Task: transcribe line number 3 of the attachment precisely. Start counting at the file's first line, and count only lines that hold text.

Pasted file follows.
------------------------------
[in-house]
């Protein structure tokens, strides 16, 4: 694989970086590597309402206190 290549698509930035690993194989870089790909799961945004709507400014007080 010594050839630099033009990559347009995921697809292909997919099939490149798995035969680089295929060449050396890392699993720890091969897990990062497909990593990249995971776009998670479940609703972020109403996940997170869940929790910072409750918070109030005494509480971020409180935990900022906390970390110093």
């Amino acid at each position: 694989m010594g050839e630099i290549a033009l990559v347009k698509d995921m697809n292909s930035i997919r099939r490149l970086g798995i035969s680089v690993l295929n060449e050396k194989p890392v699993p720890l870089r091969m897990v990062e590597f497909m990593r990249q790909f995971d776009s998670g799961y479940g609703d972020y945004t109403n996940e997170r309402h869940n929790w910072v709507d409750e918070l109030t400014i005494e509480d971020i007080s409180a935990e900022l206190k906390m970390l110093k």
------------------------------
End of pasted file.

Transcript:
């Amino acid at each position: 694989m010594g050839e630099i290549a033009l990559v347009k698509d995921m697809n292909s930035i997919r099939r490149l970086g798995i035969s680089v690993l295929n060449e050396k194989p890392v699993p720890l870089r091969m897990v990062e590597f497909m990593r990249q790909f995971d776009s998670g799961y479940g609703d972020y945004t109403n996940e997170r309402h869940n929790w910072v709507d409750e918070l109030t400014i005494e509480d971020i007080s409180a935990e900022l206190k906390m970390l110093k």